As I write this, you are 12 years old and have already been a witness in criminal court. You reported that you had been touched by a family member in a way that made you uncomfortable. I heard your words, and I saw your face as you took the stand. You are just 12 - on the cusp of womanhood yet still a child. I don't know you personally, and I could not speak to you, but I see that you are full of life, filled with curiosity about the world around you. You are energetic and articulate.
I heard everything you said, and I watched the interviews you had given to the police. I heard your words and some of your heart. I want you to know that I believe you. I believe you were the victim of a crime. I believe you were made to feel uncomfortable. I believe it happened more than once. I believe you.
But we failed you. I don't know why, but the others didn't think your word was good enough. They didn't believe as I do. They had reasonable doubt. I can't explain it; I wasn't there. But I wanted to say I'm sorry. I'm sorry we let you down. You were brave enough to come forward about experiences that must have been awkward and embarrassing. You did the right thing in telling adults you trusted, and then in talking to the police and detectives. You did the right thing, and I'm proud of you.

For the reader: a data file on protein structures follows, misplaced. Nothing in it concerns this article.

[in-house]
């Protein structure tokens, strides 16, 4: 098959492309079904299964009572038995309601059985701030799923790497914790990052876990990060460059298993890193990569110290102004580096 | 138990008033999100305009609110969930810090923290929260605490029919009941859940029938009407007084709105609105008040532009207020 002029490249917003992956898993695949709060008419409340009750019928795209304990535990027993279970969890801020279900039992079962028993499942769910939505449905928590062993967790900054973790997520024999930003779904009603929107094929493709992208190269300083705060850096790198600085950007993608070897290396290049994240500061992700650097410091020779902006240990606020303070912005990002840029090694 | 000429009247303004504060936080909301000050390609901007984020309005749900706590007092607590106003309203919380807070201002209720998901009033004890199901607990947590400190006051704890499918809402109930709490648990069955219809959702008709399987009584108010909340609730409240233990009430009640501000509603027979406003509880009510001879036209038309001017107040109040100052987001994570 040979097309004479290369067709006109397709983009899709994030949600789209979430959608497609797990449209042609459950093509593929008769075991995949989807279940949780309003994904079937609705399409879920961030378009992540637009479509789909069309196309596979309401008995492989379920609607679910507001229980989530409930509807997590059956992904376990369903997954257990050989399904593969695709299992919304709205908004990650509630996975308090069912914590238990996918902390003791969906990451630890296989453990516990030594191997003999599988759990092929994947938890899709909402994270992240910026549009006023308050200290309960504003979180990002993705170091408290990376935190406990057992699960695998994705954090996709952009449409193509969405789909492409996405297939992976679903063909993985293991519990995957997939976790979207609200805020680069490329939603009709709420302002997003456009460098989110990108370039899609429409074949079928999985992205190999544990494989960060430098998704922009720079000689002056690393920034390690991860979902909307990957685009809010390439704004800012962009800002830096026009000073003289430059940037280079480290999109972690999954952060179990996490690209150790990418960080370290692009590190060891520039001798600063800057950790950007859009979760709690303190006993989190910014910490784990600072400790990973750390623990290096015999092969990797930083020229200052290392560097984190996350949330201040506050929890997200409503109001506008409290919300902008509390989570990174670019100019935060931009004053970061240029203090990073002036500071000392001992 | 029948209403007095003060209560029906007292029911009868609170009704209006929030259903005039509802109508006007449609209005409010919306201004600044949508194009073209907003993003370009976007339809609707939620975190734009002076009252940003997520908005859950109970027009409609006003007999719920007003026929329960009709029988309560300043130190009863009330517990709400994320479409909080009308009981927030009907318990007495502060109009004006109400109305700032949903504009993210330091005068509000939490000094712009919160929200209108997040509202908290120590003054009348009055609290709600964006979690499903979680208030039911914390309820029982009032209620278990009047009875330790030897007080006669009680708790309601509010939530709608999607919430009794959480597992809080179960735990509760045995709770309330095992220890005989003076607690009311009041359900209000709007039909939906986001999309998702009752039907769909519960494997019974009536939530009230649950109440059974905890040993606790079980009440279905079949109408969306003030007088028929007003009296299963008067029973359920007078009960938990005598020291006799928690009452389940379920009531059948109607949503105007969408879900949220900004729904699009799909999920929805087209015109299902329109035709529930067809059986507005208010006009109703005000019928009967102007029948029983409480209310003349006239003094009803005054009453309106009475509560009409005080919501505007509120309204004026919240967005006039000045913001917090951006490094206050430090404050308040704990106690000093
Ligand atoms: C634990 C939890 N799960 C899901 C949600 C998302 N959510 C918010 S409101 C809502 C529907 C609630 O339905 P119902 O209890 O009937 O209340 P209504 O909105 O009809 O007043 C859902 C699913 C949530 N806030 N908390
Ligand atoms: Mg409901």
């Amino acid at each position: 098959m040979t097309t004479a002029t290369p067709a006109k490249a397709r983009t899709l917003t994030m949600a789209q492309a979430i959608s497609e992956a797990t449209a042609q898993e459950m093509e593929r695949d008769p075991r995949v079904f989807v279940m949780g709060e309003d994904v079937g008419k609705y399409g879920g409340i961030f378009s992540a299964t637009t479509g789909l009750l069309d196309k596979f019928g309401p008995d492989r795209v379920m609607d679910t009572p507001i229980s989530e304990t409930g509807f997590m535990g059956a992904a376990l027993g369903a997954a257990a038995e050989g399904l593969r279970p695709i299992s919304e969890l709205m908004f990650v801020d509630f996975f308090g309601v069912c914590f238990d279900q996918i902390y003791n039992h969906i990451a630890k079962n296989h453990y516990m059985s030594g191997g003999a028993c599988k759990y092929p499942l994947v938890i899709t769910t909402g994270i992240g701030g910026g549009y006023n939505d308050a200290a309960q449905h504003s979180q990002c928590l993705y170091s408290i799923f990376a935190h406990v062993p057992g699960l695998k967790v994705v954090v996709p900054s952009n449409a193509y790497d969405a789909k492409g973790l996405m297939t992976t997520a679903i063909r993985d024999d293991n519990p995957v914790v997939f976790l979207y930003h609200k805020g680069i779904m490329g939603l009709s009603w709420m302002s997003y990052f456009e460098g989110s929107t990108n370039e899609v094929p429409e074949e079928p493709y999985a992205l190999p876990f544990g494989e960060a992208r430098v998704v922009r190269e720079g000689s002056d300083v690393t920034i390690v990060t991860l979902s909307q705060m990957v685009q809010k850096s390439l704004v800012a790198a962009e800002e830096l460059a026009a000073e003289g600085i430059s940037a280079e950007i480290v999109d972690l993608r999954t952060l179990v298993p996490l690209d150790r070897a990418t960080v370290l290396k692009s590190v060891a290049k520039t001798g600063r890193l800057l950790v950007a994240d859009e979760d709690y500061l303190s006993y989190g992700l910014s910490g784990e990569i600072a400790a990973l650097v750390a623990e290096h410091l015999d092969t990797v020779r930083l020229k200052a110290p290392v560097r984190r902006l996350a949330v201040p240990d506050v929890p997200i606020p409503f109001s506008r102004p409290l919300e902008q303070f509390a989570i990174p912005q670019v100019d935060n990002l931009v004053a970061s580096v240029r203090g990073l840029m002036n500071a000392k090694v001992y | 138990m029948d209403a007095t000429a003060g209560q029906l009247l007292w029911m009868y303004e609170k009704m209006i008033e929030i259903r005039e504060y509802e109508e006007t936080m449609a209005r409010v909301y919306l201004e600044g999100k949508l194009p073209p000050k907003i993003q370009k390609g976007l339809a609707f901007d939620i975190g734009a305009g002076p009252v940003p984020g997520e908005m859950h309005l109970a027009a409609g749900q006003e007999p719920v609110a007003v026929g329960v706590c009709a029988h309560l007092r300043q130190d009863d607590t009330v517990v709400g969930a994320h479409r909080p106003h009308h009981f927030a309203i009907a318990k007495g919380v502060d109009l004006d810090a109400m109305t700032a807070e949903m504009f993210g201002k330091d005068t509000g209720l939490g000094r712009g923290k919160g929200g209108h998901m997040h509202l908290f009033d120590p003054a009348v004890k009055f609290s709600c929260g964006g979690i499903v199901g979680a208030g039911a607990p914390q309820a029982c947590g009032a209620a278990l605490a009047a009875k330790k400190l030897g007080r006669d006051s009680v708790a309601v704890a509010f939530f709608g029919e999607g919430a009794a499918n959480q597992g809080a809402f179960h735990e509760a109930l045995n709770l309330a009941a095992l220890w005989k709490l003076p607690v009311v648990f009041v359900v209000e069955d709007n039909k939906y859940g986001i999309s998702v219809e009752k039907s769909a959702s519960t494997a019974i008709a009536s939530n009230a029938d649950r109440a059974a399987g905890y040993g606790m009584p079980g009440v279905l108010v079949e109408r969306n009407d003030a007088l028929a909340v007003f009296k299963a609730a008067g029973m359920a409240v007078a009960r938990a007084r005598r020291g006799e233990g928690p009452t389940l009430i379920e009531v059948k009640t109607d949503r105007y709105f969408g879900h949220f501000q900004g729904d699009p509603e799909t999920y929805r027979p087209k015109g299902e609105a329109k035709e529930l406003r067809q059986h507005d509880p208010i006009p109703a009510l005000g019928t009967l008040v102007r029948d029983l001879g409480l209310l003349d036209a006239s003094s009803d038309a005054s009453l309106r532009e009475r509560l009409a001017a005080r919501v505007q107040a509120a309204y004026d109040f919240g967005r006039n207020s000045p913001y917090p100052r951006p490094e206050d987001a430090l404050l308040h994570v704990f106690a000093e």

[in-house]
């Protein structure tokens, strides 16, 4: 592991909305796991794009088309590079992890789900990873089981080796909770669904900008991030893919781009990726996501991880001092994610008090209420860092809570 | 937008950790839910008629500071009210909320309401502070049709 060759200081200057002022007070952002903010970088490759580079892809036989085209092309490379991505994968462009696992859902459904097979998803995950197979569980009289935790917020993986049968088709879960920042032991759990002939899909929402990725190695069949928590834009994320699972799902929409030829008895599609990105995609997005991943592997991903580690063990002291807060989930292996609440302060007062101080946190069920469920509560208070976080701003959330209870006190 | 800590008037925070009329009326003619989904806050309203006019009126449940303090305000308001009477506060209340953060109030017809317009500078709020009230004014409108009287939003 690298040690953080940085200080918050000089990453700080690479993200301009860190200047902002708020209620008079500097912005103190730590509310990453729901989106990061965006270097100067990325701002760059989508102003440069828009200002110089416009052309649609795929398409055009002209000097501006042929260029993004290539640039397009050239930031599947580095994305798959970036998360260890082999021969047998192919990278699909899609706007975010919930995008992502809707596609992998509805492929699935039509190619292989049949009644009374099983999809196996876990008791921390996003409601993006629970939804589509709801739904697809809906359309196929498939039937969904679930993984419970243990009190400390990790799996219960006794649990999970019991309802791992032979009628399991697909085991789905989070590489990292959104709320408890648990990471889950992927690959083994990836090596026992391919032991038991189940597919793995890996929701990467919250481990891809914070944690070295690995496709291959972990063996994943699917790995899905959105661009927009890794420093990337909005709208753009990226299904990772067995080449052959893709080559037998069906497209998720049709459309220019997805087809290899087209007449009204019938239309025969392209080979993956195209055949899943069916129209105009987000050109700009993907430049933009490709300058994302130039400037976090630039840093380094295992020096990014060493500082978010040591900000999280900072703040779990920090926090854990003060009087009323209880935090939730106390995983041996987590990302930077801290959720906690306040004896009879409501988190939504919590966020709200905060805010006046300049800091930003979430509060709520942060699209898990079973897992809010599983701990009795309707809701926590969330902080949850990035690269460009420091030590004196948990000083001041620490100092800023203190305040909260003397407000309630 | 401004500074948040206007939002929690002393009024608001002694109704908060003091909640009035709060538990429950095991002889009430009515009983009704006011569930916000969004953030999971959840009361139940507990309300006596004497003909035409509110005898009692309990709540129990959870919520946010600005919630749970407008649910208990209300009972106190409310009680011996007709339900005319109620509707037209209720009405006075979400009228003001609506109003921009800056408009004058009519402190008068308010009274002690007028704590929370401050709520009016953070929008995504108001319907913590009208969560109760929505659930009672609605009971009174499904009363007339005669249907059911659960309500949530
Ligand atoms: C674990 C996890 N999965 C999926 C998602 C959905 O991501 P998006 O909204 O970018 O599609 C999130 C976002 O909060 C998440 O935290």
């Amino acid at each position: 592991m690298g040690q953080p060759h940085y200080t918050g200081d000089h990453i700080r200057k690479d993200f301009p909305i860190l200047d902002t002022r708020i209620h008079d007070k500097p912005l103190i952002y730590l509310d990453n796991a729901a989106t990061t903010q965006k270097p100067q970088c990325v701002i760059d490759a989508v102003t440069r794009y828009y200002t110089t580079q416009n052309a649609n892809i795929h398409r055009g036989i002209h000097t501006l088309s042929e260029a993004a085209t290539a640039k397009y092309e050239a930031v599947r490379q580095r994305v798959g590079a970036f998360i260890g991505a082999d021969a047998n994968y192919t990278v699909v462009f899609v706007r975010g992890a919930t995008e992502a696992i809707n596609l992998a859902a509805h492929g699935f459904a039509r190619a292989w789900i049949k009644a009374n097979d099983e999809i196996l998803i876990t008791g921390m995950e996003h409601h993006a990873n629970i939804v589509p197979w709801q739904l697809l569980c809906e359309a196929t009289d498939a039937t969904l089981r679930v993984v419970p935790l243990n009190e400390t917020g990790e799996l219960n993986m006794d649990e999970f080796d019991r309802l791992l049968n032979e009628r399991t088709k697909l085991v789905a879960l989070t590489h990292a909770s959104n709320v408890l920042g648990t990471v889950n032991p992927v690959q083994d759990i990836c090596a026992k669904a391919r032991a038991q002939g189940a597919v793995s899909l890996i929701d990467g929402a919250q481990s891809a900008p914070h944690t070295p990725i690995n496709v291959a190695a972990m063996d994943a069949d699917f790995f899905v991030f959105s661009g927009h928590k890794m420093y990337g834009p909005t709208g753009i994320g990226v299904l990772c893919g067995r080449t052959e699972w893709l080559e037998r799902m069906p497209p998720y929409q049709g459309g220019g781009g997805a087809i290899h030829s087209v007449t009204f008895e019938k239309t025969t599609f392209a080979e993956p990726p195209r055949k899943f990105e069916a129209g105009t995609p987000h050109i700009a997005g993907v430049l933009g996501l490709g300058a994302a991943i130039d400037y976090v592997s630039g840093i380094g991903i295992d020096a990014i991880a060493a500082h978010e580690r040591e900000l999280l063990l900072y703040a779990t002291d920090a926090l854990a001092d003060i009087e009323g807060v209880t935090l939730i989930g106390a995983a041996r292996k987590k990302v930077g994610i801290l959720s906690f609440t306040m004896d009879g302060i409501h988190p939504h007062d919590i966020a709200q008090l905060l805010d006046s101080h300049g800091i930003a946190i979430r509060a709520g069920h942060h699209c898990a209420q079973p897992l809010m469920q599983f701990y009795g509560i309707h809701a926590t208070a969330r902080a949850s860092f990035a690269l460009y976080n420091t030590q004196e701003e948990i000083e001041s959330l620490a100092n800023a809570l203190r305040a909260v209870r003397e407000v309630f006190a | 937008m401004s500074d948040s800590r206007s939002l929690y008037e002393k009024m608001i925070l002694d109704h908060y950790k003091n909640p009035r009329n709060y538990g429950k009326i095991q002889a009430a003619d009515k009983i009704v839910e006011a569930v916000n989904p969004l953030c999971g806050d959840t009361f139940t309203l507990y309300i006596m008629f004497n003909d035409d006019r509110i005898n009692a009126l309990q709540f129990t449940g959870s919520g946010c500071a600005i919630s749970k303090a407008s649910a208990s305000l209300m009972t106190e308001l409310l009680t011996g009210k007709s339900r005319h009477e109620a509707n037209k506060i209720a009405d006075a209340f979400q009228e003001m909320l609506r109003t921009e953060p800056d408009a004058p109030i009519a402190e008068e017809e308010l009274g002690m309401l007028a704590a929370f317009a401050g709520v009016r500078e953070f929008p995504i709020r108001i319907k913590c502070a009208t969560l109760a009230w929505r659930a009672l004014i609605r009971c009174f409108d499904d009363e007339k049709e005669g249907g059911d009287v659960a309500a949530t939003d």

I'm sorry, Jane. I fear that this experience may have a huge impact on your life. It will change how you and your family relate to each other. It may change how you relate to adults you used to trust. It may change your view of police, of lawyers. It may change your view of men. It may have disillusioned you about the pursuit of truth and justice in our community and our country - as it has disillusioned me. This experience will change you in ways we don't yet know or understand.
My heart goes out to you. I ache for your pain, for your confusion, for your tainted childhood. Your story is familiar, but yours is the first I have heard in person. You are a smart, sweet young lady with a bright future. And I will remember you always. At the same time, you now stand - in my mind - for so many others in similar circumstances. When I hear other stories of children and young adults whose abusers go free, I will see your face.
I am sorry. You have been wronged. While I must accept the lawful acquittal of your abuser, I will remember. Always. And I will cling to the hope that you will grow to be a woman of great strength and wisdom - a woman of honesty and integrity - despite this experience. Remember the words from Moana*:
"I know your name.Remember who you are, Jane.
They have stolen the heart from inside you,
But this does not define you.
This is not who you are.
Yon know who you are."
I remain respectfully yours,
The silent juror
*Shurer, O. (Producer), Clements, R., & Musker, J. (Directors). (2016). Moana [Motion picture]. United States of America: Walt Disney Studios.